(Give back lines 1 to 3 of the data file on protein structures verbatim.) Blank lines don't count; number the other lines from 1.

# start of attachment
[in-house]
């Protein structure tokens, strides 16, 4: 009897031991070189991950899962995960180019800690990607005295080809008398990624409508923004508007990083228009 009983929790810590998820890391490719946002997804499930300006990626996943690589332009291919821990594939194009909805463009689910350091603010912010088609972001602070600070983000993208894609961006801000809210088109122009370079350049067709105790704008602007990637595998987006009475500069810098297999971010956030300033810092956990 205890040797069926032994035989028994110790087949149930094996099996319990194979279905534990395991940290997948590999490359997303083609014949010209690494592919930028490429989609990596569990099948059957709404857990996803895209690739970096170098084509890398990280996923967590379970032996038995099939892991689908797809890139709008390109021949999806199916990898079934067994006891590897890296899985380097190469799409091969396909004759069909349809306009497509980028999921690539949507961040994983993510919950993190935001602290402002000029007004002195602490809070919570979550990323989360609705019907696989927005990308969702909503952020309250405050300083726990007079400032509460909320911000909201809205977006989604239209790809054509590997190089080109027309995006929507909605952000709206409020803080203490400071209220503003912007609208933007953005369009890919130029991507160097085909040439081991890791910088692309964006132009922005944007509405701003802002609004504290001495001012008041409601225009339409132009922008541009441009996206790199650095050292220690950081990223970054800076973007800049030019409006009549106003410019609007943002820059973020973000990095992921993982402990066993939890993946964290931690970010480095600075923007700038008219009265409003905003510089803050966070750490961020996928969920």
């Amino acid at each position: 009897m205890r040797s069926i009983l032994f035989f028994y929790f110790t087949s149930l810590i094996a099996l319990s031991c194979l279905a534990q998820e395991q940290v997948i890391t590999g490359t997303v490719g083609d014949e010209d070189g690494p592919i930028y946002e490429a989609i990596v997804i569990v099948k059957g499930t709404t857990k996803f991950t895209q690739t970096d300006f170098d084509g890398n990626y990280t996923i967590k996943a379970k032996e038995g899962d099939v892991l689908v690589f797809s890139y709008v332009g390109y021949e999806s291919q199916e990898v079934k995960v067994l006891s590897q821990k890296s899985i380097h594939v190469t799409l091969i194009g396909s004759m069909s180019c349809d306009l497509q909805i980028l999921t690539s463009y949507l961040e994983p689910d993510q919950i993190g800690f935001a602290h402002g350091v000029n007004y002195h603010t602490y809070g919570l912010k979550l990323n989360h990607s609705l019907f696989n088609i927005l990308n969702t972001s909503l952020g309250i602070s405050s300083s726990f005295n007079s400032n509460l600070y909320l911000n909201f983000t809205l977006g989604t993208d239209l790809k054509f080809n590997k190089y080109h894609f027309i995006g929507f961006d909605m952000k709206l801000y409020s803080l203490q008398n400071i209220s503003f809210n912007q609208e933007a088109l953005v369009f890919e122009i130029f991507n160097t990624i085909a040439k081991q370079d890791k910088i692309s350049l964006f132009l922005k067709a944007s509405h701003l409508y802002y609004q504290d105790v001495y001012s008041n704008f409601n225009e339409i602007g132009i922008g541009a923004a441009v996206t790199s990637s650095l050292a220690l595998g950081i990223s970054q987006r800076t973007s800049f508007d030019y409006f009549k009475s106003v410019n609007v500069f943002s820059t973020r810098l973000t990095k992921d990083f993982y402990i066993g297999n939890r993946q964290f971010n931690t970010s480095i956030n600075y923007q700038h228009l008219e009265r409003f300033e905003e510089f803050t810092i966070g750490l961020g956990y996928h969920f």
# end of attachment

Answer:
[in-house]
């Protein structure tokens, strides 16, 4: 009897031991070189991950899962995960180019800690990607005295080809008398990624409508923004508007990083228009 009983929790810590998820890391490719946002997804499930300006990626996943690589332009291919821990594939194009909805463009689910350091603010912010088609972001602070600070983000993208894609961006801000809210088109122009370079350049067709105790704008602007990637595998987006009475500069810098297999971010956030300033810092956990 205890040797069926032994035989028994110790087949149930094996099996319990194979279905534990395991940290997948590999490359997303083609014949010209690494592919930028490429989609990596569990099948059957709404857990996803895209690739970096170098084509890398990280996923967590379970032996038995099939892991689908797809890139709008390109021949999806199916990898079934067994006891590897890296899985380097190469799409091969396909004759069909349809306009497509980028999921690539949507961040994983993510919950993190935001602290402002000029007004002195602490809070919570979550990323989360609705019907696989927005990308969702909503952020309250405050300083726990007079400032509460909320911000909201809205977006989604239209790809054509590997190089080109027309995006929507909605952000709206409020803080203490400071209220503003912007609208933007953005369009890919130029991507160097085909040439081991890791910088692309964006132009922005944007509405701003802002609004504290001495001012008041409601225009339409132009922008541009441009996206790199650095050292220690950081990223970054800076973007800049030019409006009549106003410019609007943002820059973020973000990095992921993982402990066993939890993946964290931690970010480095600075923007700038008219009265409003905003510089803050966070750490961020996928969920």
């Amino acid at each position: 009897m205890r040797s069926i009983l032994f035989f028994y929790f110790t087949s149930l810590i094996a099996l319990s031991c194979l279905a534990q998820e395991q940290v997948i890391t590999g490359t997303v490719g083609d014949e010209d070189g690494p592919i930028y946002e490429a989609i990596v997804i569990v099948k059957g499930t709404t857990k996803f991950t895209q690739t970096d300006f170098d084509g890398n990626y990280t996923i967590k996943a379970k032996e038995g899962d099939v892991l689908v690589f797809s890139y709008v332009g390109y021949e999806s291919q199916e990898v079934k995960v067994l006891s590897q821990k890296s899985i380097h594939v190469t799409l091969i194009g396909s004759m069909s180019c349809d306009l497509q909805i980028l999921t690539s463009y949507l961040e994983p689910d993510q919950i993190g800690f935001a602290h402002g350091v000029n007004y002195h603010t602490y809070g919570l912010k979550l990323n989360h990607s609705l019907f696989n088609i927005l990308n969702t972001s909503l952020g309250i602070s405050s300083s726990f005295n007079s400032n509460l600070y909320l911000n909201f983000t809205l977006g989604t993208d239209l790809k054509f080809n590997k190089y080109h894609f027309i995006g929507f961006d909605m952000k709206l801000y409020s803080l203490q008398n400071i209220s503003f809210n912007q609208e933007a088109l953005v369009f890919e122009i130029f991507n160097t990624i085909a040439k081991q370079d890791k910088i692309s350049l964006f132009l922005k067709a944007s509405h701003l409508y802002y609004q504290d105790v001495y001012s008041n704008f409601n225009e339409i602007g132009i922008g541009a923004a441009v996206t790199s990637s650095l050292a220690l595998g950081i990223s970054q987006r800076t973007s800049f508007d030019y409006f009549k009475s106003v410019n609007v500069f943002s820059t973020r810098l973000t990095k992921d990083f993982y402990i066993g297999n939890r993946q964290f971010n931690t970010s480095i956030n600075y923007q700038h228009l008219e009265r409003f300033e905003e510089f803050t810092i966070g750490l961020g956990y996928h969920f």